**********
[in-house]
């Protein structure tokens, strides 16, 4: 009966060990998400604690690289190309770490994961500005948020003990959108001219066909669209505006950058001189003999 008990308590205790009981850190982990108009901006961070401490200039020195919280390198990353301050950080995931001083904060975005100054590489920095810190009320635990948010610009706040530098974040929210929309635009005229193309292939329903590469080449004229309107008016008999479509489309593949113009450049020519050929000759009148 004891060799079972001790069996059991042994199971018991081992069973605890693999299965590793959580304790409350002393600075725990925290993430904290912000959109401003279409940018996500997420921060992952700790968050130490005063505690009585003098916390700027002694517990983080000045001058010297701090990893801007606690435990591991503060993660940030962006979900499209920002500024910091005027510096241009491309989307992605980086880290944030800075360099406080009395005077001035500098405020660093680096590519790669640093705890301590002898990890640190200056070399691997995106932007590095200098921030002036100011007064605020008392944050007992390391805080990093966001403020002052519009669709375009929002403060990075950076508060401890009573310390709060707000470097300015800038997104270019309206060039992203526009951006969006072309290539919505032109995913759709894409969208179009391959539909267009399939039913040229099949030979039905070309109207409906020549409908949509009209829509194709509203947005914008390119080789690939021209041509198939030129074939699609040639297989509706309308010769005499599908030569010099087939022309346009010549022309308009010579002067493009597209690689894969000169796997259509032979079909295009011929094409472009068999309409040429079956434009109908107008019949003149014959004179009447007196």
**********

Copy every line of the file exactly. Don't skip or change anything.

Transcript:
[in-house]
């Protein structure tokens, strides 16, 4: 009966060990998400604690690289190309770490994961500005948020003990959108001219066909669209505006950058001189003999 008990308590205790009981850190982990108009901006961070401490200039020195919280390198990353301050950080995931001083904060975005100054590489920095810190009320635990948010610009706040530098974040929210929309635009005229193309292939329903590469080449004229309107008016008999479509489309593949113009450049020519050929000759009148 004891060799079972001790069996059991042994199971018991081992069973605890693999299965590793959580304790409350002393600075725990925290993430904290912000959109401003279409940018996500997420921060992952700790968050130490005063505690009585003098916390700027002694517990983080000045001058010297701090990893801007606690435990591991503060993660940030962006979900499209920002500024910091005027510096241009491309989307992605980086880290944030800075360099406080009395005077001035500098405020660093680096590519790669640093705890301590002898990890640190200056070399691997995106932007590095200098921030002036100011007064605020008392944050007992390391805080990093966001403020002052519009669709375009929002403060990075950076508060401890009573310390709060707000470097300015800038997104270019309206060039992203526009951006969006072309290539919505032109995913759709894409969208179009391959539909267009399939039913040229099949030979039905070309109207409906020549409908949509009209829509194709509203947005914008390119080789690939021209041509198939030129074939699609040639297989509706309308010769005499599908030569010099087939022309346009010549022309308009010579002067493009597209690689894969000169796997259509032979079909295009011929094409472009068999309409040429079956434009109908107008019949003149014959004179009447007196």